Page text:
Now, if there were a vaccine that would protect your child from a kind of cancer that kills thousands of people every year, chances are, you would make sure your child gets it.
But the next story we're bringing out in the open is not that simple, because it involves sex, parents' rights, and women's health. The governor of Texas has just signed an order to require girls in sixth grade to get the vaccine for HPV, the virus that causes cervical cancer. And 18 other states are considering doing the same thing.
Ed Lavandera has story tonight from Dallas.
JULIANNE JACOBS, STUDENT: You should do it before you're sexually active.
LAVANDERA (voice-over): Julianne Jacobs is ahead of the class, one of the first young girls in Texas to receive a vaccine against the human papillomavirus. HPV is a sexually transmitted disease that can cause cervical cancer.
The federal government says, the recently approved vaccine can prevent most types of cervical cancer. Julianne's parents have told her it's not a free pass to start having sex.
JACOBS: And, because, you know, that vaccine doesn't guarantee -- guarantee safety. It can still -- you can still get past it, and you could get that disease, even if you have the vaccination.
LAVANDERA: But, when Texas Governor Rick Perry signed an executive order, making it mandatory starting in September of 2008 for sixth-grade girls to receive the vaccine, many parents were angry.
UNIDENTIFIED MALE: The government should let parents make their own decisions for things like this.
LAVANDERA: Dawn Richardson is lobbying Texas lawmakers against making the vaccine mandatory, and also has a daughter of her own.
DAWN RICHARDSON, LOBBYIST AND PARENT: There's no proof that this vaccine is going to affect the rates of cervical cancer, because the vaccine is being administered to 11-year-old girls. It's only been tested for four years.
LAVANDERA: The FDA says, the vaccine is safe and effective, requiring three shots over a six-month period. But some critics worry that making the vaccine mandatory will promote premarital sex, instead of abstinence.
PETER SPRIGG, VICE PRESIDENT FOR POLICY, FAMILY RESEARCH COUNCIL: We feel it's very important that people not be told that this is a vaccine that will make it safe to have sex.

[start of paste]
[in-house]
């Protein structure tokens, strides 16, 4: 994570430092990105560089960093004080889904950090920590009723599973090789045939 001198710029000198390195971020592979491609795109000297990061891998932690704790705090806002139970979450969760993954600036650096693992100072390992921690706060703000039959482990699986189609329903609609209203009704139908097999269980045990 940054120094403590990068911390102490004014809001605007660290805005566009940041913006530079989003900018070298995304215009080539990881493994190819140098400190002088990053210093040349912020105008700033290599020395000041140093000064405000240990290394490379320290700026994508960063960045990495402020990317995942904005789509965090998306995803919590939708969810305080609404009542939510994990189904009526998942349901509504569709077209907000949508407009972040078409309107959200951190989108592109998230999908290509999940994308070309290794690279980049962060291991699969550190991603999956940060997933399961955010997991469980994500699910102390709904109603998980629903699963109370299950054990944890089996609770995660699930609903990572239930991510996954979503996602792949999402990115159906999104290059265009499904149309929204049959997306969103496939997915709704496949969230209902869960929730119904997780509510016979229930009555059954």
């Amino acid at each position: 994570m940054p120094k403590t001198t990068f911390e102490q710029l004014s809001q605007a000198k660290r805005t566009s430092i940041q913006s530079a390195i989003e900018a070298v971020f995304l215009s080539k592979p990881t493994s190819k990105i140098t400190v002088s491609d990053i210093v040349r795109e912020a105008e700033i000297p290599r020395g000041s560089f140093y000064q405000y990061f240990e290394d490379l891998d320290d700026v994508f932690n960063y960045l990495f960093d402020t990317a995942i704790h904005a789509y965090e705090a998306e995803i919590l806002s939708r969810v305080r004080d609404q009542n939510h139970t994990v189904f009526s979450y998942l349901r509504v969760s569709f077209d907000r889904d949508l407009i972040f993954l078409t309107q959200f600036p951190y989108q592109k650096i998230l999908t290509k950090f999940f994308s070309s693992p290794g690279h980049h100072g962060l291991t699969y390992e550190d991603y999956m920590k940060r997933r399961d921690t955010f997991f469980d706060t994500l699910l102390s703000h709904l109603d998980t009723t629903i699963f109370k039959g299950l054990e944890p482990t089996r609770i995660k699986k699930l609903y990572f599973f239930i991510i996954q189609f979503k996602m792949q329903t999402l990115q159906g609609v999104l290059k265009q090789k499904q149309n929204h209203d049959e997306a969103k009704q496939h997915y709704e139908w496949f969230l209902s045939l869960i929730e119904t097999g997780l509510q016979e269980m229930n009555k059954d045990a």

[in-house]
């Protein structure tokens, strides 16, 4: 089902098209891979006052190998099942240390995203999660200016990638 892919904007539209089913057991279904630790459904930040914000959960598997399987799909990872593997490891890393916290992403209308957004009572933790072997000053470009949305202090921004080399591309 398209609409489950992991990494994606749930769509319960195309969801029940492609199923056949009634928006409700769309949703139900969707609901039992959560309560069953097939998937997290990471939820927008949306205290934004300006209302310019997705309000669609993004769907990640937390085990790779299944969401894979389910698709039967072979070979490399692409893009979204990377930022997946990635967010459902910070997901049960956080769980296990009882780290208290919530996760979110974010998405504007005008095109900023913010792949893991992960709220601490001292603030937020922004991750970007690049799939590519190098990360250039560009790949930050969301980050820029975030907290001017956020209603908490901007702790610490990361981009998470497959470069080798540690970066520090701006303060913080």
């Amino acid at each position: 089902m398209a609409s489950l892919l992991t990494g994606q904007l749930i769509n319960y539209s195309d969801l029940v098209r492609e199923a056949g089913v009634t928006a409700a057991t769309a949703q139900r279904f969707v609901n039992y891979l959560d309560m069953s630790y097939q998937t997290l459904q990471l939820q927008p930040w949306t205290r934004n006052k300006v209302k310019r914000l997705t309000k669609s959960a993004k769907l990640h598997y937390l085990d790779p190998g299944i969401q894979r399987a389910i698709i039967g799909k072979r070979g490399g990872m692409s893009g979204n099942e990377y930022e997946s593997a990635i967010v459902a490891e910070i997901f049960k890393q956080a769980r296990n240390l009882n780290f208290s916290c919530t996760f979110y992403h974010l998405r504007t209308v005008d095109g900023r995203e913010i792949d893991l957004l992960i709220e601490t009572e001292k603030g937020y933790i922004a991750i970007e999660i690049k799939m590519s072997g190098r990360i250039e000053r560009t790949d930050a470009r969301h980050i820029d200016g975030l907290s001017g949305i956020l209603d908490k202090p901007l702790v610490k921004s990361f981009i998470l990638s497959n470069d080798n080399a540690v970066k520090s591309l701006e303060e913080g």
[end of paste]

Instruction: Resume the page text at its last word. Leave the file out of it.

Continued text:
LAVANDERA (on camera): Governor Perry is a staunch conservative. And he says this idea protects life and promotes women's health. And he says parents will ultimately be allowed to decide whether or not their daughters get this vaccine. They can apply to opt out of if they object to it for religious or moral reasons.
(voice-over): The Republican governor is receiving support from unlikely places, Planned Parenthood and even many Democrats, who see this strictly as a public health issue.
ZAHN: There are 10,000 cases of cervical cancel -- cancer, that is, every year, 4,000 deaths.
Out in the open tonight: the controversy over requiring sixth- grade girls to get the HPV vaccine to prevent the sexually transmitted disease that can lead to cervical cancer.
Texas has just started requiring the shots -- 18 other states also considering it.
Let's go back to tonight's "Out in the Open," panel, Clarence Page, with his mike on -- yes -- Tara Wall [RNC mouthpiece], Rachel Maddow.
ZAHN: So, Clarence, should this be mandatory...
PAGE: I think...
ZAHN: ... and made mandatory by state government?
PAGE: You know, what troubles me is making it mandatory before the public is adequately educated, because I saw what happened with Roe vs. Wade, which I personally support as a decision.
But I saw the backlash, which we're still feeling politically across the country, because it was imposed on the country. This is a very personal thing. Whenever government gets into something as personal as, say, 12-year-olds, like -- like, my 12-year-old niece, mandating that she has got to get a shot that many people think is connected to sexual promiscuity -- I don't think it is.
PAGE: But so many people think that, we obviously need a lot of public educating out there. So, it troubles me to do it do it too quickly.
ZAHN: But, even with public education...
ZAHN: ... there is a strong view that you're promoting promiscuity. There are people think, since this vaccine has been around only for four years, that it really won't convincingly reduce rates of cervical cancer. So, what difference is it going to make if there's a time lag before you make it mandatory?